Monday, May 27, 2024
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Home » Australia to Lose Jobs to India If Staff Keep Working From Home, Millionaire Businessman Iqbal Singh Warns

Australia to Lose Jobs to India If Staff Keep Working From Home, Millionaire Businessman Iqbal Singh Warns

by Timothy Johnston
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A multi-millionaire investor has warned Australian workers resisting coming back to the office that their remote roles can “absolutely” be outsourced to India for as little as 10 per cent of the cost. Iqbal Singh, founder of financial advisory firm Innovative Consultants, says Indian investors are increasingly looking at opportunities in Australia across finance, education, healthcare and minerals.

“We are the largest consumer market, so we are looking at these three or four areas we can collaborate and at the same time mutually benefit,” said Mr Singh, whose consulting firm based in northern India handles a large portfolio of family offices and clients.

“There definitely are a lot of alliances and collaboration that can be created, because we in India have a large workforce of resources who are working on the back-end.”

Overseas centres can support businesses “with more efficiency as well as at lower cost”, which Mr Singh estimates is “maybe around 10-15 per cent of whatever the current cost is”.

“Support staff, IT, finance, mortgages, all of those can be supported because of a lower-cost and at the same time English-speaking workforce,” he said.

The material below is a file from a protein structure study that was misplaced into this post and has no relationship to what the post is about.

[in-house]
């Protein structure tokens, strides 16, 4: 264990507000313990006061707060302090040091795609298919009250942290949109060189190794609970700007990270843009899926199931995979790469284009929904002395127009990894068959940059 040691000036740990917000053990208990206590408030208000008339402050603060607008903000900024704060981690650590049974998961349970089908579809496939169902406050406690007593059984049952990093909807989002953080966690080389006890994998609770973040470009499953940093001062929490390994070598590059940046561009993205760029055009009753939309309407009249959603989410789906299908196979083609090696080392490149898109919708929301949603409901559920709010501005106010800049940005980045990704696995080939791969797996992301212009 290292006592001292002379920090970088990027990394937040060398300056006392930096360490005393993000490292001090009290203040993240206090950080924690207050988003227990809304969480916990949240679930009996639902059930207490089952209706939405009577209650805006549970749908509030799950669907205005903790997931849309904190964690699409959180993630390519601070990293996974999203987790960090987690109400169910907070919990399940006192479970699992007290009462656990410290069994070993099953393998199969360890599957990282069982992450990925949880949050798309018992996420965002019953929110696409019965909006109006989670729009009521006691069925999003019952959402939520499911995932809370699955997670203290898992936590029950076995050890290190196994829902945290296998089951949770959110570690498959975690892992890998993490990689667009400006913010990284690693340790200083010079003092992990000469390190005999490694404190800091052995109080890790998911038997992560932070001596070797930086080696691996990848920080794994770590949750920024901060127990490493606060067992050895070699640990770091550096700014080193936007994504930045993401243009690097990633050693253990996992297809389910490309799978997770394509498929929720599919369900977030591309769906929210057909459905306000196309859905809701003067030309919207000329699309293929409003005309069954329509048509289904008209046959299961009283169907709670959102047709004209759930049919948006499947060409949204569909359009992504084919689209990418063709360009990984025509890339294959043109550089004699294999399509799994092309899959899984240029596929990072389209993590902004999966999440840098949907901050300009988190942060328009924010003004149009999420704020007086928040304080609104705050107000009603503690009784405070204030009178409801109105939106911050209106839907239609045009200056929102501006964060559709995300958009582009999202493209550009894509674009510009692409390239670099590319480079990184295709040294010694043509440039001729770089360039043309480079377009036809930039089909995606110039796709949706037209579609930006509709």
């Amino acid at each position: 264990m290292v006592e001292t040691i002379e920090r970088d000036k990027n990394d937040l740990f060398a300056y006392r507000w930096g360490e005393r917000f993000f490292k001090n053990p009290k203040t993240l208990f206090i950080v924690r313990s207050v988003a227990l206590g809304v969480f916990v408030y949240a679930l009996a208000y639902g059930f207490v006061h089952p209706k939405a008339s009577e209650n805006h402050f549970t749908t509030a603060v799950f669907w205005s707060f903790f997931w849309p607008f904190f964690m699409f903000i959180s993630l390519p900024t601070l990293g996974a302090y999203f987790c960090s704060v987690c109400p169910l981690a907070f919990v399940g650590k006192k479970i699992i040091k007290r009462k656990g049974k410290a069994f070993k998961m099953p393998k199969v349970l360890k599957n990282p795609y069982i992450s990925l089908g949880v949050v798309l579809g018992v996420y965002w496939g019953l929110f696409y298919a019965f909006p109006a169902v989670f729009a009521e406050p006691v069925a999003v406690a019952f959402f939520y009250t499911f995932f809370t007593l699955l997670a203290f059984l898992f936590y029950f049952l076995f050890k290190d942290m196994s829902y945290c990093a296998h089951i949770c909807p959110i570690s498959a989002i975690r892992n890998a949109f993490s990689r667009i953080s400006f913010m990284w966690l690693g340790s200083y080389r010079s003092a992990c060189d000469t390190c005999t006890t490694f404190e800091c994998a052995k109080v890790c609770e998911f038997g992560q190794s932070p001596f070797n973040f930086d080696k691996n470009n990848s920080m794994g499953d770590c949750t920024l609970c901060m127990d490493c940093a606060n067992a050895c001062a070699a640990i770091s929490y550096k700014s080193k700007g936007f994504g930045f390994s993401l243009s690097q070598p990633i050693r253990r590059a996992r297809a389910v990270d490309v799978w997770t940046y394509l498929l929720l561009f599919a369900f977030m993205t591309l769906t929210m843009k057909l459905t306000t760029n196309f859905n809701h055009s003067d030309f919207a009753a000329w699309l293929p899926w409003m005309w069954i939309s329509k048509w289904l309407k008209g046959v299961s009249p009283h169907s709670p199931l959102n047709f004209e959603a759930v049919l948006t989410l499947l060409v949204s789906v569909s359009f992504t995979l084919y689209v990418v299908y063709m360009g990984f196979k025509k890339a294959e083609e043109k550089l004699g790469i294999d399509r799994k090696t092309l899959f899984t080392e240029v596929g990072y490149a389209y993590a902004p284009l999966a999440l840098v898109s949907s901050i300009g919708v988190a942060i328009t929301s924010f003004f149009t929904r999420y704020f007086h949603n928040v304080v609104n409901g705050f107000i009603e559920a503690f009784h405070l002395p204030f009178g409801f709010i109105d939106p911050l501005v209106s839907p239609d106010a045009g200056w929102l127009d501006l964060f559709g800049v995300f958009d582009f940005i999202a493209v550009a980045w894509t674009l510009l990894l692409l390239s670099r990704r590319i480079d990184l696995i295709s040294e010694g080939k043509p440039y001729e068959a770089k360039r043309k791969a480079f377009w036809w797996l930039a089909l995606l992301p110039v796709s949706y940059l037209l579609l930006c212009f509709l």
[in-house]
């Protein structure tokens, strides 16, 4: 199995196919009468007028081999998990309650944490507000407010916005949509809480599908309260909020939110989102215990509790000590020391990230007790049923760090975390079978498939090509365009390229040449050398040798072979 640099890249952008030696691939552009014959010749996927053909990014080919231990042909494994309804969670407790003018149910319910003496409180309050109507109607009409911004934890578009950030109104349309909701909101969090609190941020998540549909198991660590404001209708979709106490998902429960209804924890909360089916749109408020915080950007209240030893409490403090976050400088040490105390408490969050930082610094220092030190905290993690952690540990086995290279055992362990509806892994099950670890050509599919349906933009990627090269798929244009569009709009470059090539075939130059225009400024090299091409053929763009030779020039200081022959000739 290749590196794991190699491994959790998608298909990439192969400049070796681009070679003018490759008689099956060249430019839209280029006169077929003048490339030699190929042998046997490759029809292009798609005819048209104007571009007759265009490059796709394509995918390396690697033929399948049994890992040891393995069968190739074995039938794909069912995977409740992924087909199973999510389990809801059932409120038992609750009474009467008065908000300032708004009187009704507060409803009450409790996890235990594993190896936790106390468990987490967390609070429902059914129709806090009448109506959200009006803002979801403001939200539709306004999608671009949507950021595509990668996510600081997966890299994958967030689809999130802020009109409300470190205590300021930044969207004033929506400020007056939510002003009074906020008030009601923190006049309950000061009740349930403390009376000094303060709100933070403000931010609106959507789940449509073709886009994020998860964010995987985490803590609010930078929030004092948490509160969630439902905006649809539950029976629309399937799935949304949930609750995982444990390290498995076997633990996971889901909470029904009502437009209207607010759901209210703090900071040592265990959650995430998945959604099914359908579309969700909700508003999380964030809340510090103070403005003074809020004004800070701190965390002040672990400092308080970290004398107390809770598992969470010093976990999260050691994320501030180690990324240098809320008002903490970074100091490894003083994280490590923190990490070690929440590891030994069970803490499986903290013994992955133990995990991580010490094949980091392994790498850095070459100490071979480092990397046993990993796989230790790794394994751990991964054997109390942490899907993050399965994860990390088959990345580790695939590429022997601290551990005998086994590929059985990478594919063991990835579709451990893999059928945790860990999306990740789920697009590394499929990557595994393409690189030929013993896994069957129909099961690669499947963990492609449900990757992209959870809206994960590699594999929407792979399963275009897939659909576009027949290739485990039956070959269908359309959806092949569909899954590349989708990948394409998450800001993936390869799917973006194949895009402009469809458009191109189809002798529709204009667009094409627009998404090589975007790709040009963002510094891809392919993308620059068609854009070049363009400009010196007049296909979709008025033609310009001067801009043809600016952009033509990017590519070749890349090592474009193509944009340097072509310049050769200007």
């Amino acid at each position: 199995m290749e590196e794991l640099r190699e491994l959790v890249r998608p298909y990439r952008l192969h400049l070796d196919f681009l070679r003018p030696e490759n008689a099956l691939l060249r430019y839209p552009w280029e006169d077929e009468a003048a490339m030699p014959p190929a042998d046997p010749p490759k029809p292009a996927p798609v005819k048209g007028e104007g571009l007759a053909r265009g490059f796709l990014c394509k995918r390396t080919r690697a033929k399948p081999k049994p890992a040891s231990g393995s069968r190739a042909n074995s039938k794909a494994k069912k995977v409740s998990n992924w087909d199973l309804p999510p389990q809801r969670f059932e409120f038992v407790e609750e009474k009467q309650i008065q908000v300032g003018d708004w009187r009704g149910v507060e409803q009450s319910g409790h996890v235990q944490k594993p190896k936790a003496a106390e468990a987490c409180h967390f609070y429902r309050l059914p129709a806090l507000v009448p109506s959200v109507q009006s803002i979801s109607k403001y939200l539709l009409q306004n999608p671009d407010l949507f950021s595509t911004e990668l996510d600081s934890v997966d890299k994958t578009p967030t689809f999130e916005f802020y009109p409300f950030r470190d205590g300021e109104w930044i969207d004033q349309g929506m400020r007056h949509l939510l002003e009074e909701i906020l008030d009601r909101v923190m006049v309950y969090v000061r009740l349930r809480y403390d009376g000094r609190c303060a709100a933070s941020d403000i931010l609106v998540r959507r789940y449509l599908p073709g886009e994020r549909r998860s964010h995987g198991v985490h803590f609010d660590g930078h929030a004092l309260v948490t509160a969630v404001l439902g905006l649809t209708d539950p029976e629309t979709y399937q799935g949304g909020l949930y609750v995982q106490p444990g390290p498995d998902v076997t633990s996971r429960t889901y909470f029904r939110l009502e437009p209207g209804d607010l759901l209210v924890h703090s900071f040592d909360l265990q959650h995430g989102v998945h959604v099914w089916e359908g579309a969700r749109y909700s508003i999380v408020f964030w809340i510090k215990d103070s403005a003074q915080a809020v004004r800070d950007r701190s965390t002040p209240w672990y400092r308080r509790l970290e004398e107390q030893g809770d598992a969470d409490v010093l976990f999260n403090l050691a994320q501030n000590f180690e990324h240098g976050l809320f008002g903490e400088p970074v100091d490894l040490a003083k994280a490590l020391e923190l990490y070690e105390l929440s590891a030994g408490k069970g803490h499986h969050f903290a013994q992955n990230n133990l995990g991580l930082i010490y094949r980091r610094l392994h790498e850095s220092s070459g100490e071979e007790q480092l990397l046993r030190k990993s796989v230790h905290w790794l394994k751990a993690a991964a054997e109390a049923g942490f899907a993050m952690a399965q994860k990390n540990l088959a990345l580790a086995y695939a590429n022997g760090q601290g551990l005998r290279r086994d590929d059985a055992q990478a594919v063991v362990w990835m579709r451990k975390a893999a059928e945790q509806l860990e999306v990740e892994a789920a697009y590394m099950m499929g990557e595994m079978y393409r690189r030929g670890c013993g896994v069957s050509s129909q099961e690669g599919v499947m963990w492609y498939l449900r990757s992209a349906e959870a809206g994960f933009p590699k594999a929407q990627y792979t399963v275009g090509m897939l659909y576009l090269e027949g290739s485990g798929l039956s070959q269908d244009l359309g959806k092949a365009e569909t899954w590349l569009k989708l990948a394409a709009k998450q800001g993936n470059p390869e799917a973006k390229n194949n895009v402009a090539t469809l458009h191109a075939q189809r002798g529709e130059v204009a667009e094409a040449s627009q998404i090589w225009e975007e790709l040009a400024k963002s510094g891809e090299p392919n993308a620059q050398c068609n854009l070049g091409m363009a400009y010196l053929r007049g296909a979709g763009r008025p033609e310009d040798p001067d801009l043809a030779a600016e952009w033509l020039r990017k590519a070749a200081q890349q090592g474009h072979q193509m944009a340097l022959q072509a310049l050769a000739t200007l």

With Australian firms battling rising inflation, interest rates and a sluggish economy, offshoring roles to India is “one of the largest opportunities”, Mr Singh suggested. Large corporations have faced employee resistance to winding back Covid-era work-from-home policies — leading some to observe that roles done remotely are at risk of being sent overseas.

“Absolutely they can be outsourced,” Mr Singh said.

It comes after a survey published on Monday suggested more than one-third of large Australian employers are planning to reduce the pay of staff who continue to work from home in the next three to five years.

“Ultimately the biggest problem across the world [countries are] grappling with is inflation,” Mr Singh said. “It is becoming much more difficult for those economies who have never seen these kinds of inflation numbers in the last 100 years … to have sustainability at these levels of inflation.”

Australia’s annual inflation rate fell to 5.4 per cent in three months to September, down from a peak of 7.8 per cent in the December quarter but far above the Reserve Bank’s target of 2-3 per cent.

In this environment “it becomes of paramount importance in these kinds of environments to become more efficient, to make the supply chain more efficient, and at the same time relying on those jobs which can be completely outsourced in a very cost-effective manner”, according to Mr Singh.

“One of the largest opportunities I personally feel is [for] institutions to outsource these kinds of opportunities in India,” he said.